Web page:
Anna Koukkides-Procopiou Greece- the chronicle of a death foretold

Greece- the chronicle of a death foretold

Anna Koukkides-Procopiou is a Foreign Policy Analyst/Research Associate at the CEIA, UNIC. She is also fascinated by business and the role of individuals as multipliers in the process of economic growth. She teaches, lectures and writes extensively. An activist by conviction, she believes that unless you speak out, your silence speaks for you.

Since the SYRIZA government has come to power, the unfolding of the Greek saga, an unprecedented mix of blame game, finger pointing and name calling, has left Europe speechless and Greece in tatters. Once the markets could sense the greed and fear in the air, they overtook the politicians and beat them to the ground. 

Tsipras, whose hitherto main achievement had been the climbing up of the slippery hierarchy of the Leftist Greek party, was elected Prime Minister precisely when the economic became unavoidably political. He seemed to provide a last hope vis-a-vis the corruption and inefficiency of previous governments, which had allowed the country to disintegrate into a resigned society where imposed taxes were high and unemployment even higher, where suicide rates and brain drain picked up worrying momentum as months went by.

However, surrounding himself with hardline ideologues was his first mistake, allowing those hardliners to call the shots could probably be his last. Oscillating between tragedy and farce, his government is haunted by both lack of preparation and inexperience, exacerbated by the audacity and the religious fervor with which his captains pursue an agenda which seems rather unclear to the rest of us. Tsipras has often seemed like a playmaker without a team, the initial projections of his own personal dedication, vision and focus spoiled by the frivolity of the people around him. Varoufakis’ enchanting brilliance has  become as irritating as only  idiotic narcissism can be; Zoe Konstantopoulou’s pronounced toughness has revealed itself to be nothing but plainly rude bad manners; to add insult to injury,  Kotzias’ mindful soberness, often highlighted though by the most undiplomatic of statements, seems to verge more on mediocrity rather than moderation.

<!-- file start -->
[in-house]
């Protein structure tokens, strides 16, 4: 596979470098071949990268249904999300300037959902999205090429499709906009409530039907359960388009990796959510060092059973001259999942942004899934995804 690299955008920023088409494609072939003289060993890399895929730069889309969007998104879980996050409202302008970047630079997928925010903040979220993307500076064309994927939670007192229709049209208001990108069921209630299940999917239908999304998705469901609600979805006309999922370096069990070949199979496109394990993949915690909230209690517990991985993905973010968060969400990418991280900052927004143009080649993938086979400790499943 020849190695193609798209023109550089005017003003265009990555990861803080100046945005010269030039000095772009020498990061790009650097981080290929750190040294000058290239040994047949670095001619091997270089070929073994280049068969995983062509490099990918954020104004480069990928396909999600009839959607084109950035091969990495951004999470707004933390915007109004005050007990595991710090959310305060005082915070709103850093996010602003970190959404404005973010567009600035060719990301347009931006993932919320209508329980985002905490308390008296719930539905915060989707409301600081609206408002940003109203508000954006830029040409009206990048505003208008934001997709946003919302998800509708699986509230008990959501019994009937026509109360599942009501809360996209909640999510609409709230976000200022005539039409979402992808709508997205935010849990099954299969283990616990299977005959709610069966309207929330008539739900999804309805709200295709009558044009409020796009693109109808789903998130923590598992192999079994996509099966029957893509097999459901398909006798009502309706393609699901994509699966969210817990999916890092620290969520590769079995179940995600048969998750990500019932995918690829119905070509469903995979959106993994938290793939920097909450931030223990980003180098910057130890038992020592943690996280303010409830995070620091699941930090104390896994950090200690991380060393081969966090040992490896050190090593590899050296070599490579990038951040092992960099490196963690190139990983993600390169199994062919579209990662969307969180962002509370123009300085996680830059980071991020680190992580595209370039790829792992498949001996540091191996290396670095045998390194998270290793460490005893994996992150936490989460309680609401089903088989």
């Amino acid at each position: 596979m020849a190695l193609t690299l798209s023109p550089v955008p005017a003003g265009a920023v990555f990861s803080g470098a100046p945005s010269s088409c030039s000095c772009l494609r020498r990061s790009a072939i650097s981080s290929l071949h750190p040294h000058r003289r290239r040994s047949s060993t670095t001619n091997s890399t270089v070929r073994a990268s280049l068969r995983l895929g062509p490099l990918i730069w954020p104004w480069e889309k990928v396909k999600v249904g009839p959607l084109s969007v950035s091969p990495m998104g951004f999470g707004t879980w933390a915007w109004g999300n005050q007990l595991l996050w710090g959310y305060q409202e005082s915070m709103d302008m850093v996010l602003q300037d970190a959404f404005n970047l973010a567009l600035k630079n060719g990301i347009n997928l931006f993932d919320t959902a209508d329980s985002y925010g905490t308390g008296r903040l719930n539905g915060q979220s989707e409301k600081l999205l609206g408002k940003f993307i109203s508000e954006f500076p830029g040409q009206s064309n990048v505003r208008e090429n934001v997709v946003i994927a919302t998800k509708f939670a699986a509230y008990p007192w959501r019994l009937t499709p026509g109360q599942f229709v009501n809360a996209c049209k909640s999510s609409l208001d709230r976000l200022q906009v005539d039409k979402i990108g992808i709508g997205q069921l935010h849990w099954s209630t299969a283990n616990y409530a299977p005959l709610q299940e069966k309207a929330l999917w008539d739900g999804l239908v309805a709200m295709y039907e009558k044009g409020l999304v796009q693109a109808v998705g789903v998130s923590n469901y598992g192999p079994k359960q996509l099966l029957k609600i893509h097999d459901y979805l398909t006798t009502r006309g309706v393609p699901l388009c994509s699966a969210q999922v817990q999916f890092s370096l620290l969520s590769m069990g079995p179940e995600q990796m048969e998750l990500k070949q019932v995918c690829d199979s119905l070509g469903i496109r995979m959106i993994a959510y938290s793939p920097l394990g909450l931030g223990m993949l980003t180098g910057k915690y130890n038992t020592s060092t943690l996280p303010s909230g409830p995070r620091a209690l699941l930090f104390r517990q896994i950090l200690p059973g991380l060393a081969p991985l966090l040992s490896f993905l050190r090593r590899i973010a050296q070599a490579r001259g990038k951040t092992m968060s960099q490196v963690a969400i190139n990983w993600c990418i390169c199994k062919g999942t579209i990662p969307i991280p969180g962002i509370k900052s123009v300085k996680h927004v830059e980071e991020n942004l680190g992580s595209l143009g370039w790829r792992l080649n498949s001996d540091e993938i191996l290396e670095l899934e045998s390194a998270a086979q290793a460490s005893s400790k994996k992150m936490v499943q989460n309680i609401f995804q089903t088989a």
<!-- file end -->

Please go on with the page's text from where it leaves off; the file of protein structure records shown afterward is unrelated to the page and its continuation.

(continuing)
Looking like a kid on his first trip to the candy store, Tsipras has fallen right into the trap set up by his hard-seasoned opponents by allowing his ambivalence and badly-timed polemic rhetoric to destroy his credibility and spoil his own argument.  Quite puzzling that his game-theorist sidekick forgot to disclose the basic rule of game theory: learn the rules fast enough and then, set out to play the game better than everyone else, by outsmarting and outguessing your opponents.  Instead of beating them at their own game, by proving that a Leftist government can differ in its ideological predisposition but can still be someone they can do business with, he proceeded in outspoken Marxist revolutionary spirit to try and scrap the rules of the game he found unfair altogether. One can only imagine Machiavelli in the sidelines dying to remind the young prince that it is not necessary to proclaim your intentions right from the start- make sure you charm your opponents into putting their arms down onto the ground in the first place and only then, you can use them against them.  Instead, Tsipras chose a policy of pronounced collision, whereby his choice of means has failed to justify his end.